Novel AML Strategies Aim to Restore Regulatory Gene Functions

Yogen Saunthararajah, MD
Published: Wednesday, Feb 13, 2019
Wake ForestYogen Saunthararajah, MD
Yogen Saunthararajah, MD
 
Hematology/Medical Oncology Specialist
Department of Translational Hematology and Oncology Research
Taussig Cancer Institute
Cleveland Clinic
Strategic Partnership
The disseminated malignancy with the best overall survival today is acute promyelocytic leukemia (APL), a rare genetic subtype of de novo acute myeloid leukemia (AML), which accounts for less than 10% of AML incidence. It is treated not with conventional cytotoxic chemotherapy but with just 2 drugs: all-trans retinoic acid and arsenic trioxide. These unblock the myeloid differentiation arrest that defines all AMLs and release the APL cells to terminal granulocyte lineage fates. Given this inspiring example of what is clinically possible, an enduring question has been whether noncytotoxic differentiation-restoring therapy can be extended to the most common genetic subtypes of AML—eg, those containing mutated nucleophosmin (NPM1), which amount to approximately 30% of AML cancers.

The master transcription factor expression pattern of AML cells suggests why this should be achievable. A few of the roughly 100 transcription factors expressed in cells are master regulators, collaborating in couplets or triplets to powerfully determine cell fates and functions, as illustrated by their remarkable capacity to convert cells of one lineage into another—even into embryonic stem cells.

The master regulators highly expressed in all AMLs are PU.1, CEBPA, and RUNX1, which usually collaborate to command terminal granulocyte or monocyte lineage fates (Figure 1).1-3 Clearly, AML cells evade such terminal lineage fates, but how do they defy these master regulators, and can compliance be restored?

Historically, investigators have known that translocations of NPM1 cause cytoplasmic dislocation of the NPM1 protein, but why or how this should transform myeloid cells was unknown. The Cleveland Clinic group performed the first mass-spectrometric analyses of protein–protein interactions of endogenous NPM1 affinity purified from wild-type and NPM1-mutated AML cell nuclear and cytoplasmic fractions. They found that both wild-type and mutant NPM1 interact with PU.1 and that mutant NPM1 dislocates PU.1 into the cytoplasm.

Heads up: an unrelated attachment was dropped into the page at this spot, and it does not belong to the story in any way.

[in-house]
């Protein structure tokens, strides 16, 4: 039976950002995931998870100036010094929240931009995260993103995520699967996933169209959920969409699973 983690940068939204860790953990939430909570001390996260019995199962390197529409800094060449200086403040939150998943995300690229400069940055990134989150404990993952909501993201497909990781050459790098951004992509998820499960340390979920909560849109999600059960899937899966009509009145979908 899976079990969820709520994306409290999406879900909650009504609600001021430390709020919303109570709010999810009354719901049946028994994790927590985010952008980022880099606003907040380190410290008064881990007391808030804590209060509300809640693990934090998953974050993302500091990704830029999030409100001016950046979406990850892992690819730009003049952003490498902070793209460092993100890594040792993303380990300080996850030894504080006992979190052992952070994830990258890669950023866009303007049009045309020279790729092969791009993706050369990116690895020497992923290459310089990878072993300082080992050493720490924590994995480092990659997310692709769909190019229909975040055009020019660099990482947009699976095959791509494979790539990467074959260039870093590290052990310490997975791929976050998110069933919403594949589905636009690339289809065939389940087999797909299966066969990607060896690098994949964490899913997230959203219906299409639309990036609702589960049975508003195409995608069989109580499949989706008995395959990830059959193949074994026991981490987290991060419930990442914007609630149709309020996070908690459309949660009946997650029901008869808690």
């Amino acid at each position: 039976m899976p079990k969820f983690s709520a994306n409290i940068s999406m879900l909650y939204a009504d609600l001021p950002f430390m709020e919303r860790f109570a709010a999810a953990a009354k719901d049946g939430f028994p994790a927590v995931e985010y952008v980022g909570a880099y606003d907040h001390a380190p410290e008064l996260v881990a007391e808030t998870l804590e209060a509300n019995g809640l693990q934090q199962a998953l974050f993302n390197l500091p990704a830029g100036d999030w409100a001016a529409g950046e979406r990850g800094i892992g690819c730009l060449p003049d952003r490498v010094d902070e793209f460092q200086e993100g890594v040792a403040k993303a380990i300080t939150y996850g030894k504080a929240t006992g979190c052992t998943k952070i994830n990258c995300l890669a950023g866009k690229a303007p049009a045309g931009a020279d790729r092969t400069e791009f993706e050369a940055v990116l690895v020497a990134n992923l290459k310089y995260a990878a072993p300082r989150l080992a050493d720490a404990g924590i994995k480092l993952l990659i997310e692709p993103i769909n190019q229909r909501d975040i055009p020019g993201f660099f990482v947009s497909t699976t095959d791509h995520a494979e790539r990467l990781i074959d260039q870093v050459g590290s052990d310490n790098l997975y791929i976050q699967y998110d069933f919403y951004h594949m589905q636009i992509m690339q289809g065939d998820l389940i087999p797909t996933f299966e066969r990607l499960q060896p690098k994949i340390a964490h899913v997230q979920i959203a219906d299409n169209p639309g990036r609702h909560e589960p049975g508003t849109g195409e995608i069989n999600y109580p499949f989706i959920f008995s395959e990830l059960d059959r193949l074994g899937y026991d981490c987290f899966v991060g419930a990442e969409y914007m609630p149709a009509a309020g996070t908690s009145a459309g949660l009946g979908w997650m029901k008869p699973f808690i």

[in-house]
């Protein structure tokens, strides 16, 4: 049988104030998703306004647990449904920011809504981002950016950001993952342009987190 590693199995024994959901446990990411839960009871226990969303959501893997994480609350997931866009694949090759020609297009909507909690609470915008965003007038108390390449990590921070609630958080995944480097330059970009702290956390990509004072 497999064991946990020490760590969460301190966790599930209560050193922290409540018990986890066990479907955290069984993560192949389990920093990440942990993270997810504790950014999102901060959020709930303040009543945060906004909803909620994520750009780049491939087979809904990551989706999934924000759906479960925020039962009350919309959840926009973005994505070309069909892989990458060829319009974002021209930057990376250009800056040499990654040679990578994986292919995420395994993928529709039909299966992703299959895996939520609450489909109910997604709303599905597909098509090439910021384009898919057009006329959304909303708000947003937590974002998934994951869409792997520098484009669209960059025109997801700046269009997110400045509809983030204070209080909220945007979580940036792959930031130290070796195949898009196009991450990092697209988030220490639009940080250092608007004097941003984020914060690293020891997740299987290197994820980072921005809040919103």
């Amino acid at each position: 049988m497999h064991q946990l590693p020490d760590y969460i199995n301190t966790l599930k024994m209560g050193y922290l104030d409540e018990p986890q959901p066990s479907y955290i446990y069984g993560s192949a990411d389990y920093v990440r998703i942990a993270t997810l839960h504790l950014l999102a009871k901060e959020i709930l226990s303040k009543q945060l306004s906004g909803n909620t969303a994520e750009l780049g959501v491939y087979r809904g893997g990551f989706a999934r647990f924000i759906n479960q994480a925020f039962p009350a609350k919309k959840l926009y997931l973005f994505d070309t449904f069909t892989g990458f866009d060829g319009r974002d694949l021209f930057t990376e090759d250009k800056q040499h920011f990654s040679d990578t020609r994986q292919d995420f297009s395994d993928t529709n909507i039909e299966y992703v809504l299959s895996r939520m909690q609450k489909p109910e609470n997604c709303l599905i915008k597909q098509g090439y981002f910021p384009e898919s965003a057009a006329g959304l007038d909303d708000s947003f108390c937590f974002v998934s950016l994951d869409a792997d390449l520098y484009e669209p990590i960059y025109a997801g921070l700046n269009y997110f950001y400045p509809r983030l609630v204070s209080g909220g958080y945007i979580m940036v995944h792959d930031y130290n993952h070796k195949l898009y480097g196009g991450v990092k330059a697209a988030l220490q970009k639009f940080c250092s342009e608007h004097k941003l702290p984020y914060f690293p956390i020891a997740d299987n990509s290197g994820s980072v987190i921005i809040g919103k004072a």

CEBPA and RUNX1—master transcription factors that collaborate with PU.1 to activate granulomonocytic lineage fates—remained nuclear; but without PU.1, their coregulator interactions were toggled from coactivators to corepressors, suppressing instead of activating more than 500 granulocyte and monocyte terminal-differentiation genes. The PU.1 dislocation also explained why the AML cells expressed high levels of key precursor genes—eg, HOXA9—since these are usually repressed by PU.1-helmed forward myeloid differentiation.

Protein macromolecules such as NPM1 require transport factors to enter (importins) and exit (exportins) the nucleus. Use of selinexor, an inhibitor of XPO1-mediated nuclear export, locked mutant NPM1/PU.1 in the nucleus and activated terminal monocytic fates. The same treatment did not induce differentiation of NPM1-wild type AML cells.

Investigators then queried whether the master transcription factors CEBPA and RUNX1, which remained nuclear in NPM1-mutated AML cells, could be used for a complementary approach to differentiation restoration. CEBPA and RUNX1 are supposed to activate granulocytic fates; however, the granulocyte differentiation program, like the monocyte differentiation program, is suppressed in AML. To investigate how, investigators examined the coregulator interactions of nuclear CEBPA and RUNX1 in NPM1-mutated AML cells using affinity purification–mass spectrometry/Western blotting. The CEBPA and RUNX1 protein interactomes were enriched for coregulators that repress transcription (eg, DNMT1, NURD) over coactivators that activate genes (eg, SWI/SNF, NUA4). PU.1 introduction into the CEBPA/RUNX1 interactomes by selinexor switched CEBPA and RUNX1 interaction in NPM1- mutated AML cells from corepressors to coactivators. This outcome reinforced previous findings from the group regarding how PU.1 and RUNX1 collaboratively exchange corepressors for coactivators. This occurred through interactions between their transcriptionregulating domains.


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